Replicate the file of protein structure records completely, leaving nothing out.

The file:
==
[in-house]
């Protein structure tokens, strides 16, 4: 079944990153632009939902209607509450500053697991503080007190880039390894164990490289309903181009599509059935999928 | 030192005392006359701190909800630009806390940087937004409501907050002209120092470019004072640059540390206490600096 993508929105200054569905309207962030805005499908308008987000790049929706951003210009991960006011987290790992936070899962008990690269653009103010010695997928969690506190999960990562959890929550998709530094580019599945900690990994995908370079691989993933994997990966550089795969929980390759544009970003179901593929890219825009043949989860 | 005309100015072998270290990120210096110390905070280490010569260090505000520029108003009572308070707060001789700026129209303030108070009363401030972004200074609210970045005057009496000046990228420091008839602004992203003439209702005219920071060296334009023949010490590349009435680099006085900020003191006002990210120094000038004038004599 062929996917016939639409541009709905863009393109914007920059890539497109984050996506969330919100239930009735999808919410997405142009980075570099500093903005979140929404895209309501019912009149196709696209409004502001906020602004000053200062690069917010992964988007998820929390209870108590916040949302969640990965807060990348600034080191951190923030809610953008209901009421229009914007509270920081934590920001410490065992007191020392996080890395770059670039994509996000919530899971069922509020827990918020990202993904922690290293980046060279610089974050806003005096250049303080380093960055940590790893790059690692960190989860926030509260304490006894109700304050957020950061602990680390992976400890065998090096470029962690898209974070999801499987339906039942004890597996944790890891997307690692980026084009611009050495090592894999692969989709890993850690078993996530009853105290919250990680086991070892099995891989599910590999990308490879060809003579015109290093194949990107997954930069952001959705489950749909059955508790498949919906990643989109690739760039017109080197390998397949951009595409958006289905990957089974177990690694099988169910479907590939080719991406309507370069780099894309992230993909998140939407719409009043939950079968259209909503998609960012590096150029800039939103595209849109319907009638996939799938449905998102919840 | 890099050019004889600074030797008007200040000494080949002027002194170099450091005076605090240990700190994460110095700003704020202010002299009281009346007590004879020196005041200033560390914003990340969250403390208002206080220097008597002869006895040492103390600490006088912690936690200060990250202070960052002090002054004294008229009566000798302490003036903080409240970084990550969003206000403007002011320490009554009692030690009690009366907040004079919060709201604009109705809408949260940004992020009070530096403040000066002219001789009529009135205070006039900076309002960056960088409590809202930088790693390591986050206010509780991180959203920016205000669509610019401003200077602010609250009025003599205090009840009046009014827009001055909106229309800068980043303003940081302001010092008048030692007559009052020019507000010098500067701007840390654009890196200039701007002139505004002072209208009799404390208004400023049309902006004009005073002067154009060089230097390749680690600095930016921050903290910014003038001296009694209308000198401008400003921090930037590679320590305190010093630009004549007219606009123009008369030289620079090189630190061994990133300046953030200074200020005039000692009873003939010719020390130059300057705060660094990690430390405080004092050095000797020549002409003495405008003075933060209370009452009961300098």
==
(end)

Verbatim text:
[in-house]
């Protein structure tokens, strides 16, 4: 079944990153632009939902209607509450500053697991503080007190880039390894164990490289309903181009599509059935999928 | 030192005392006359701190909800630009806390940087937004409501907050002209120092470019004072640059540390206490600096 993508929105200054569905309207962030805005499908308008987000790049929706951003210009991960006011987290790992936070899962008990690269653009103010010695997928969690506190999960990562959890929550998709530094580019599945900690990994995908370079691989993933994997990966550089795969929980390759544009970003179901593929890219825009043949989860 | 005309100015072998270290990120210096110390905070280490010569260090505000520029108003009572308070707060001789700026129209303030108070009363401030972004200074609210970045005057009496000046990228420091008839602004992203003439209702005219920071060296334009023949010490590349009435680099006085900020003191006002990210120094000038004038004599 062929996917016939639409541009709905863009393109914007920059890539497109984050996506969330919100239930009735999808919410997405142009980075570099500093903005979140929404895209309501019912009149196709696209409004502001906020602004000053200062690069917010992964988007998820929390209870108590916040949302969640990965807060990348600034080191951190923030809610953008209901009421229009914007509270920081934590920001410490065992007191020392996080890395770059670039994509996000919530899971069922509020827990918020990202993904922690290293980046060279610089974050806003005096250049303080380093960055940590790893790059690692960190989860926030509260304490006894109700304050957020950061602990680390992976400890065998090096470029962690898209974070999801499987339906039942004890597996944790890891997307690692980026084009611009050495090592894999692969989709890993850690078993996530009853105290919250990680086991070892099995891989599910590999990308490879060809003579015109290093194949990107997954930069952001959705489950749909059955508790498949919906990643989109690739760039017109080197390998397949951009595409958006289905990957089974177990690694099988169910479907590939080719991406309507370069780099894309992230993909998140939407719409009043939950079968259209909503998609960012590096150029800039939103595209849109319907009638996939799938449905998102919840 | 890099050019004889600074030797008007200040000494080949002027002194170099450091005076605090240990700190994460110095700003704020202010002299009281009346007590004879020196005041200033560390914003990340969250403390208002206080220097008597002869006895040492103390600490006088912690936690200060990250202070960052002090002054004294008229009566000798302490003036903080409240970084990550969003206000403007002011320490009554009692030690009690009366907040004079919060709201604009109705809408949260940004992020009070530096403040000066002219001789009529009135205070006039900076309002960056960088409590809202930088790693390591986050206010509780991180959203920016205000669509610019401003200077602010609250009025003599205090009840009046009014827009001055909106229309800068980043303003940081302001010092008048030692007559009052020019507000010098500067701007840390654009890196200039701007002139505004002072209208009799404390208004400023049309902006004009005073002067154009060089230097390749680690600095930016921050903290910014003038001296009694209308000198401008400003921090930037590679320590305190010093630009004549007219606009123009008369030289620079090189630190061994990133300046953030200074200020005039000692009873003939010719020390130059300057705060660094990690430390405080004092050095000797020549002409003495405008003075933060209370009452009961300098």